Using the tariffs, the U.S. government aims to increase U.S. steel and aluminum output to at least 80 percent of capacity, by cutting steel imports by 13.3 million metric tons and aluminum imports by 669,000 tons. U.S. companies in both sectors would be protected from foreign competition and lower- priced foreign steel, gaining market share with higher-priced steel domestically. In view of the tariffs and the prospect of higher prices, steel stocks have risen significantly since March 8. Steel manufacturer United States Steel Corporation has already announced that it will restart one of two idle blast furnaces at its Illinois steel plant, a process that will take up to four months. Likewise, major aluminum producers including Century Aluminum and Alcoa have seen a sharp rise in stocks since March 8, and several producers have announced that they would increase or restart operations due to the tariffs. The U.S. steel and aluminum industry today accounts for about 140,000 and 5,000 jobs respectively, and both industries could add about 5,000 to 10,000 jobs thanks to the tariff protection, according to one estimate.

However, not all U.S. steel manufacturers are set to benefit from the tariffs. Novolipetsk Steel, which produces steel for the machinery and automotive industries, said that it needs a specialty steel product which is not produced anymore in the U.S.. As US steelmakers have only slowly started to adapt production to different grades of steel, the company said that it is likely to lay off workers or close its U.S. plants if customers are not willing to accept higher prices.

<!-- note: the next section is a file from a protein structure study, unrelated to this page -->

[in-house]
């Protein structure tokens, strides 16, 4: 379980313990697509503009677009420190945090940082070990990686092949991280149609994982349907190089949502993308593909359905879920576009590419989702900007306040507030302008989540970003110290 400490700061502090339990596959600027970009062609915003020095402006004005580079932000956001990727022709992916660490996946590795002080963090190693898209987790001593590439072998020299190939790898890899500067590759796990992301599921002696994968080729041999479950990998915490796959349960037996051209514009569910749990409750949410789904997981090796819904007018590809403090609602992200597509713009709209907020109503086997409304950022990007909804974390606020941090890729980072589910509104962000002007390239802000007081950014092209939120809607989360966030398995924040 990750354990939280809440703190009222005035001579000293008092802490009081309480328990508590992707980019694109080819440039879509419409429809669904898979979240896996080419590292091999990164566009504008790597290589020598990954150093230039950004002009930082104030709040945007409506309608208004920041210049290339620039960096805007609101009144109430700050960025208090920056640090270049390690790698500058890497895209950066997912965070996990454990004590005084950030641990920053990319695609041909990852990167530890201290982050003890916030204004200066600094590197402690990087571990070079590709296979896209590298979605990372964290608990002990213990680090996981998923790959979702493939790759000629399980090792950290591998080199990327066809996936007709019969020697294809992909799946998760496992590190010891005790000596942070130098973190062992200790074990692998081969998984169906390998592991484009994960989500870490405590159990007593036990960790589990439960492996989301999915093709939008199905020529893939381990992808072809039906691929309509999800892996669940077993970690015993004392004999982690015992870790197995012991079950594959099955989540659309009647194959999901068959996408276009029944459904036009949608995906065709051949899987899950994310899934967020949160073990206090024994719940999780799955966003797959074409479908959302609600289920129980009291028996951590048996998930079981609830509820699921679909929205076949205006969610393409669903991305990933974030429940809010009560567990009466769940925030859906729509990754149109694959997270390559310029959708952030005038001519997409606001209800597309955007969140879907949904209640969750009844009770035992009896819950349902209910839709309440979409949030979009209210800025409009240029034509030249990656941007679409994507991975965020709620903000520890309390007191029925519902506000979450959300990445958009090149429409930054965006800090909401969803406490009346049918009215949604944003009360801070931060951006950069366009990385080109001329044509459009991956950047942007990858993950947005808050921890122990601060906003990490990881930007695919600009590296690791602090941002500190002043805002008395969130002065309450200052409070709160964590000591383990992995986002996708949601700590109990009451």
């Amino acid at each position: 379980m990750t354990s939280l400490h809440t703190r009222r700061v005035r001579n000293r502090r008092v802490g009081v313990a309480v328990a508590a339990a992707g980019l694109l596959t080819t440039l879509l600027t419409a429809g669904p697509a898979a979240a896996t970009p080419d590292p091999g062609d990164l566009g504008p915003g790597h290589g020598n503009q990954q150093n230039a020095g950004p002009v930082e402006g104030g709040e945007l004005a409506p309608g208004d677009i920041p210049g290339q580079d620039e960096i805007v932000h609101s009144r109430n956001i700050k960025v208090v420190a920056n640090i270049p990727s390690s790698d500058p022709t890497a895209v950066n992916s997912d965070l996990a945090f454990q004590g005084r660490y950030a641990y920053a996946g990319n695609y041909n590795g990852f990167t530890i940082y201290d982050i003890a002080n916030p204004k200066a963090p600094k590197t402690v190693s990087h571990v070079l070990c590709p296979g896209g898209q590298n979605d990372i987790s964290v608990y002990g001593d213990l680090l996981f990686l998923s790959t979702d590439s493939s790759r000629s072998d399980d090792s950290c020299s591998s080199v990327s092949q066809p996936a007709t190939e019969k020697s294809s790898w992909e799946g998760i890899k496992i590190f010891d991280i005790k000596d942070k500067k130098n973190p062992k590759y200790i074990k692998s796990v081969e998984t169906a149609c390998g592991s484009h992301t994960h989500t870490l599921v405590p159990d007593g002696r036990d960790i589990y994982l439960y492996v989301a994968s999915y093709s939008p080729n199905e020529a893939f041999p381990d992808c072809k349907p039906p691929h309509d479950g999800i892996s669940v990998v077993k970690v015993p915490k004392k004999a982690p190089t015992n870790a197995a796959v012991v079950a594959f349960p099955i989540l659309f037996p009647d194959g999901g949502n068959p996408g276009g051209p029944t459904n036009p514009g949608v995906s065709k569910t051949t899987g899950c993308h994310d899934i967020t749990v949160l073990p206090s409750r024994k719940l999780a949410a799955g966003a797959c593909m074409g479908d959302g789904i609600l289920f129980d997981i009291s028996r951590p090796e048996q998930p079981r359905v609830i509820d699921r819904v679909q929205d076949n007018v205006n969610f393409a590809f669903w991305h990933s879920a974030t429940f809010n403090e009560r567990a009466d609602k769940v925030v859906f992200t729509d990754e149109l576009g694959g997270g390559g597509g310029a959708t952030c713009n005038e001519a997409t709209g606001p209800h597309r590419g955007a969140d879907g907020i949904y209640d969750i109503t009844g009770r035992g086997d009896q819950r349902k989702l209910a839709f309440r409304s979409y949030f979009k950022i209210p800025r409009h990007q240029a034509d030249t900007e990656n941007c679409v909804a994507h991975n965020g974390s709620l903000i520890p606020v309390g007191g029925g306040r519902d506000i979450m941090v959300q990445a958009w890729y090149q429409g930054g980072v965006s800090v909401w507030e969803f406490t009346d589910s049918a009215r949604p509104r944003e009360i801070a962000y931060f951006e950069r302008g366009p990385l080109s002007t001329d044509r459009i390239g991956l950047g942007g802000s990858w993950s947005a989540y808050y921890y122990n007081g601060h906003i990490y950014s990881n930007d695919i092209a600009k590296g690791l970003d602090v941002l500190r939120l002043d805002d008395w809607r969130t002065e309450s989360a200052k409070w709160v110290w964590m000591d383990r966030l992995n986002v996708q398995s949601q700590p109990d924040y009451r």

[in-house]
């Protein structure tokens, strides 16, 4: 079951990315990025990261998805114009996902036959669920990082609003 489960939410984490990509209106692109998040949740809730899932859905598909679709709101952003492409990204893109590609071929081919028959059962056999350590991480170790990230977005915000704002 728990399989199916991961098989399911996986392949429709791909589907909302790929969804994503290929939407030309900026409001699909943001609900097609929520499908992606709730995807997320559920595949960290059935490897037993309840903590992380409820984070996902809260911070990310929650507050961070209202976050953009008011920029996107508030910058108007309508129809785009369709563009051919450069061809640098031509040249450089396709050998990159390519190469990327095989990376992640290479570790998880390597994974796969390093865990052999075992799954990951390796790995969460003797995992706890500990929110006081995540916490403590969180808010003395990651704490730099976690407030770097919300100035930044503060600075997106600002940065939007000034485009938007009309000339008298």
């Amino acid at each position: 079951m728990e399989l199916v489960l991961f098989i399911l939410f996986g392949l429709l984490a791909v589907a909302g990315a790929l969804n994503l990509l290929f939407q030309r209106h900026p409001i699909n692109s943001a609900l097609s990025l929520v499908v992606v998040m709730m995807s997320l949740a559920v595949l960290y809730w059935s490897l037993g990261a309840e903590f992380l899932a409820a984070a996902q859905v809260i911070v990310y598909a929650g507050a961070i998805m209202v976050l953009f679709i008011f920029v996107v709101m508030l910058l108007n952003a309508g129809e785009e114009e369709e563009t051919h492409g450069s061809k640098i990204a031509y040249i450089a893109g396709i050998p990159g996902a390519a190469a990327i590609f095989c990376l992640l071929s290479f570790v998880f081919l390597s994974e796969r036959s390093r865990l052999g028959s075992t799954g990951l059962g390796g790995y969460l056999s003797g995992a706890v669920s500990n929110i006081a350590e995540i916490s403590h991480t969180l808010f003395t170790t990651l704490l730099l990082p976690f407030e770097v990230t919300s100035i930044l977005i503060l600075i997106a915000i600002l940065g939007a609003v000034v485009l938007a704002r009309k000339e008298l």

European Union

Europe is the largest exporter of steel to the U.S., accounting for more than 20 per cent of total annual imports, with German companies importing the major part of about 4 per cent in 2017. The European steel industry would thus be significantly impacted if no exemption deal can be reached. While two of the Europe’s biggest steel producers, Thyssenkrupp and Voestalpine, have only limited presence in the U.S. market, Swedish steel producer SSAB, which imports extensively in the U.S., will likely be affected by the tariff. Although Europe is not among major U.S. aluminum importers, Austrian and German aluminum producers Rasselstein, a Thyssenkrupp subsidiary, and AMAG Austria Metall AG may be exposed to the tariffs due to considerable exports to the U.S..